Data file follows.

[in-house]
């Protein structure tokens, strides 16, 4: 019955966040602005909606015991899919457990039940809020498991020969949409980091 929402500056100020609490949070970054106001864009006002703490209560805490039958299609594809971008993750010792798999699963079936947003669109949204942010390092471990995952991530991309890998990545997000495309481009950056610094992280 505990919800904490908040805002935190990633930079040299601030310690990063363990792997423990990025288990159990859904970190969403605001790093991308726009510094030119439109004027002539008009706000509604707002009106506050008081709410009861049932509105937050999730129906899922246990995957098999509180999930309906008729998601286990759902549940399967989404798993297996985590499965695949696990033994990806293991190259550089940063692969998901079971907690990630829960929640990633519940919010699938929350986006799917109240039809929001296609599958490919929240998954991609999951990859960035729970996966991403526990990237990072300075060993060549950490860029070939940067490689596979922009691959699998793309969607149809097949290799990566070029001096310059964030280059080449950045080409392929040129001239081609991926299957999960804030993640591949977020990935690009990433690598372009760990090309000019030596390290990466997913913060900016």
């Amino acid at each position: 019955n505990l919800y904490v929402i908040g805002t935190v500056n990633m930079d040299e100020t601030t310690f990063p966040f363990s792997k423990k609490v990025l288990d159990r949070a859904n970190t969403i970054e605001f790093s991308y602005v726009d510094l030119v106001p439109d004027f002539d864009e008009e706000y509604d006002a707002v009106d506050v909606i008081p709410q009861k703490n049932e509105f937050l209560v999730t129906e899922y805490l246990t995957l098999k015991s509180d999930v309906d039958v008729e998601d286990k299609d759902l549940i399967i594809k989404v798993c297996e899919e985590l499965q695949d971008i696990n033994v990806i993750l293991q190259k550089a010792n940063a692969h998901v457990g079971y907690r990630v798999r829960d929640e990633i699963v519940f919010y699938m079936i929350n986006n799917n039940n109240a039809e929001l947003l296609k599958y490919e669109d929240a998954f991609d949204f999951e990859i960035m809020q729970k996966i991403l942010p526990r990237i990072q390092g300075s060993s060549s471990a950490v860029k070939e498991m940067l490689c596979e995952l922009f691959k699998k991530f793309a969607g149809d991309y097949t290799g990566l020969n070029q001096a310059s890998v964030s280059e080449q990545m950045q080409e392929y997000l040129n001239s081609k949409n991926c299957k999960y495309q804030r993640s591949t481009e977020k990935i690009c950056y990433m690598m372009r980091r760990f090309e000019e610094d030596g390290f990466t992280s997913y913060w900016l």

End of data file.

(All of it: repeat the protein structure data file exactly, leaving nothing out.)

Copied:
[in-house]
């Protein structure tokens, strides 16, 4: 019955966040602005909606015991899919457990039940809020498991020969949409980091 929402500056100020609490949070970054106001864009006002703490209560805490039958299609594809971008993750010792798999699963079936947003669109949204942010390092471990995952991530991309890998990545997000495309481009950056610094992280 505990919800904490908040805002935190990633930079040299601030310690990063363990792997423990990025288990159990859904970190969403605001790093991308726009510094030119439109004027002539008009706000509604707002009106506050008081709410009861049932509105937050999730129906899922246990995957098999509180999930309906008729998601286990759902549940399967989404798993297996985590499965695949696990033994990806293991190259550089940063692969998901079971907690990630829960929640990633519940919010699938929350986006799917109240039809929001296609599958490919929240998954991609999951990859960035729970996966991403526990990237990072300075060993060549950490860029070939940067490689596979922009691959699998793309969607149809097949290799990566070029001096310059964030280059080449950045080409392929040129001239081609991926299957999960804030993640591949977020990935690009990433690598372009760990090309000019030596390290990466997913913060900016």
């Amino acid at each position: 019955n505990l919800y904490v929402i908040g805002t935190v500056n990633m930079d040299e100020t601030t310690f990063p966040f363990s792997k423990k609490v990025l288990d159990r949070a859904n970190t969403i970054e605001f790093s991308y602005v726009d510094l030119v106001p439109d004027f002539d864009e008009e706000y509604d006002a707002v009106d506050v909606i008081p709410q009861k703490n049932e509105f937050l209560v999730t129906e899922y805490l246990t995957l098999k015991s509180d999930v309906d039958v008729e998601d286990k299609d759902l549940i399967i594809k989404v798993c297996e899919e985590l499965q695949d971008i696990n033994v990806i993750l293991q190259k550089a010792n940063a692969h998901v457990g079971y907690r990630v798999r829960d929640e990633i699963v519940f919010y699938m079936i929350n986006n799917n039940n109240a039809e929001l947003l296609k599958y490919e669109d929240a998954f991609d949204f999951e990859i960035m809020q729970k996966i991403l942010p526990r990237i990072q390092g300075s060993s060549s471990a950490v860029k070939e498991m940067l490689c596979e995952l922009f691959k699998k991530f793309a969607g149809d991309y097949t290799g990566l020969n070029q001096a310059s890998v964030s280059e080449q990545m950045q080409e392929y997000l040129n001239s081609k949409n991926c299957k999960y495309q804030r993640s591949t481009e977020k990935i690009c950056y990433m690598m372009r980091r760990f090309e000019e610094d030596g390290f990466t992280s997913y913060w900016l």